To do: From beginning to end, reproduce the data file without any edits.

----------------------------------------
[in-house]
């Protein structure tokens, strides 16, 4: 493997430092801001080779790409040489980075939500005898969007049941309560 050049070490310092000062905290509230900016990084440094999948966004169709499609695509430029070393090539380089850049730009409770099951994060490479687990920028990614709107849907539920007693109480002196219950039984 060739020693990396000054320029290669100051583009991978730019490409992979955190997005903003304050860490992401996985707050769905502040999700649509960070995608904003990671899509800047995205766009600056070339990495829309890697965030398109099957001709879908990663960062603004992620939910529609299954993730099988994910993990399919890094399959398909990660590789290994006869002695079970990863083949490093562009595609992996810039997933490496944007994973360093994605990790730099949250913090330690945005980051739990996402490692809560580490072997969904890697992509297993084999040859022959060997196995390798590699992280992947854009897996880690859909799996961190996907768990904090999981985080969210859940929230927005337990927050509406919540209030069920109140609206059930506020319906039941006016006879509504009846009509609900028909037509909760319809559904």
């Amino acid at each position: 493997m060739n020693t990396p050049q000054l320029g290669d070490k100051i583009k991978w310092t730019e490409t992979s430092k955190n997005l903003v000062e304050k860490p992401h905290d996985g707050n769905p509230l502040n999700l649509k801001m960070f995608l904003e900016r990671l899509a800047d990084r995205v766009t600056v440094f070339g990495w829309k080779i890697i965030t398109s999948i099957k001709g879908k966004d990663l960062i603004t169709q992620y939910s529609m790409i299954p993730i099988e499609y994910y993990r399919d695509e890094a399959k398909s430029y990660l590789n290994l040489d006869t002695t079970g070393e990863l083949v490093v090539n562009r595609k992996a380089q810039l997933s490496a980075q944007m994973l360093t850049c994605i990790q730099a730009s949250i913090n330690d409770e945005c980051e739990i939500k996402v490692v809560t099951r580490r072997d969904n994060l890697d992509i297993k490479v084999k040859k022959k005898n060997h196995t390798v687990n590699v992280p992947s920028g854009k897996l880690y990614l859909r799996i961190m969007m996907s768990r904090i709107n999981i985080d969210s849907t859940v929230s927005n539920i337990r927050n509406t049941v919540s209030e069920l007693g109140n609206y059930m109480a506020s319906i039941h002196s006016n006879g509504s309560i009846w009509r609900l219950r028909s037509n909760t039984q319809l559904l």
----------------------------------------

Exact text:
[in-house]
């Protein structure tokens, strides 16, 4: 493997430092801001080779790409040489980075939500005898969007049941309560 050049070490310092000062905290509230900016990084440094999948966004169709499609695509430029070393090539380089850049730009409770099951994060490479687990920028990614709107849907539920007693109480002196219950039984 060739020693990396000054320029290669100051583009991978730019490409992979955190997005903003304050860490992401996985707050769905502040999700649509960070995608904003990671899509800047995205766009600056070339990495829309890697965030398109099957001709879908990663960062603004992620939910529609299954993730099988994910993990399919890094399959398909990660590789290994006869002695079970990863083949490093562009595609992996810039997933490496944007994973360093994605990790730099949250913090330690945005980051739990996402490692809560580490072997969904890697992509297993084999040859022959060997196995390798590699992280992947854009897996880690859909799996961190996907768990904090999981985080969210859940929230927005337990927050509406919540209030069920109140609206059930506020319906039941006016006879509504009846009509609900028909037509909760319809559904």
């Amino acid at each position: 493997m060739n020693t990396p050049q000054l320029g290669d070490k100051i583009k991978w310092t730019e490409t992979s430092k955190n997005l903003v000062e304050k860490p992401h905290d996985g707050n769905p509230l502040n999700l649509k801001m960070f995608l904003e900016r990671l899509a800047d990084r995205v766009t600056v440094f070339g990495w829309k080779i890697i965030t398109s999948i099957k001709g879908k966004d990663l960062i603004t169709q992620y939910s529609m790409i299954p993730i099988e499609y994910y993990r399919d695509e890094a399959k398909s430029y990660l590789n290994l040489d006869t002695t079970g070393e990863l083949v490093v090539n562009r595609k992996a380089q810039l997933s490496a980075q944007m994973l360093t850049c994605i990790q730099a730009s949250i913090n330690d409770e945005c980051e739990i939500k996402v490692v809560t099951r580490r072997d969904n994060l890697d992509i297993k490479v084999k040859k022959k005898n060997h196995t390798v687990n590699v992280p992947s920028g854009k897996l880690y990614l859909r799996i961190m969007m996907s768990r904090i709107n999981i985080d969210s849907t859940v929230s927005n539920i337990r927050n509406t049941v919540s209030e069920l007693g109140n609206y059930m109480a506020s319906i039941h002196s006016n006879g509504s309560i009846w009509r609900l219950r028909s037509n909760t039984q319809l559904l």